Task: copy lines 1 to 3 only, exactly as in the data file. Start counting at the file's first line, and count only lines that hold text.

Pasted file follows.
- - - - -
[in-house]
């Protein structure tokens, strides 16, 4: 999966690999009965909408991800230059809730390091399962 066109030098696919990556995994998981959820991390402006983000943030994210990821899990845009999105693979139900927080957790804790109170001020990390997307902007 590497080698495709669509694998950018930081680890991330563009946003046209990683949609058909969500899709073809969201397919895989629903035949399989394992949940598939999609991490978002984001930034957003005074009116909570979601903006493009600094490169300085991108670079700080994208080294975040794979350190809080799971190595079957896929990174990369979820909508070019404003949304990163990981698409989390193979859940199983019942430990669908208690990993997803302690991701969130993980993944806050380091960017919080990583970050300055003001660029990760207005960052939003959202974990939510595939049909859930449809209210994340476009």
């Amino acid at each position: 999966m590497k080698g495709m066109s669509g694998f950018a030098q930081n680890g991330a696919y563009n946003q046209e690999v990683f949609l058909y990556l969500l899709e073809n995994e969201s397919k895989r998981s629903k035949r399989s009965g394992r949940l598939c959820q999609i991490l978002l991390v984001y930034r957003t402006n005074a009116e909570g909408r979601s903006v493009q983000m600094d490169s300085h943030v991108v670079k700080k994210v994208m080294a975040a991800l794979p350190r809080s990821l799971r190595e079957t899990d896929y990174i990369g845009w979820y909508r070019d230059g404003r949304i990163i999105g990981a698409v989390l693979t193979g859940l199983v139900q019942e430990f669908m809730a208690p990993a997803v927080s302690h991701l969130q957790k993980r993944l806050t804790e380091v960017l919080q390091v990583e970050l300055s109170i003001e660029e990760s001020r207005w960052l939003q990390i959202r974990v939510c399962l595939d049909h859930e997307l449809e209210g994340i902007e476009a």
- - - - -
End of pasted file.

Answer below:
[in-house]
């Protein structure tokens, strides 16, 4: 999966690999009965909408991800230059809730390091399962 066109030098696919990556995994998981959820991390402006983000943030994210990821899990845009999105693979139900927080957790804790109170001020990390997307902007 590497080698495709669509694998950018930081680890991330563009946003046209990683949609058909969500899709073809969201397919895989629903035949399989394992949940598939999609991490978002984001930034957003005074009116909570979601903006493009600094490169300085991108670079700080994208080294975040794979350190809080799971190595079957896929990174990369979820909508070019404003949304990163990981698409989390193979859940199983019942430990669908208690990993997803302690991701969130993980993944806050380091960017919080990583970050300055003001660029990760207005960052939003959202974990939510595939049909859930449809209210994340476009």
């Amino acid at each position: 999966m590497k080698g495709m066109s669509g694998f950018a030098q930081n680890g991330a696919y563009n946003q046209e690999v990683f949609l058909y990556l969500l899709e073809n995994e969201s397919k895989r998981s629903k035949r399989s009965g394992r949940l598939c959820q999609i991490l978002l991390v984001y930034r957003t402006n005074a009116e909570g909408r979601s903006v493009q983000m600094d490169s300085h943030v991108v670079k700080k994210v994208m080294a975040a991800l794979p350190r809080s990821l799971r190595e079957t899990d896929y990174i990369g845009w979820y909508r070019d230059g404003r949304i990163i999105g990981a698409v989390l693979t193979g859940l199983v139900q019942e430990f669908m809730a208690p990993a997803v927080s302690h991701l969130q957790k993980r993944l806050t804790e380091v960017l919080q390091v990583e970050l300055s109170i003001e660029e990760s001020r207005w960052l939003q990390i959202r974990v939510c399962l595939d049909h859930e997307l449809e209210g994340i902007e476009a």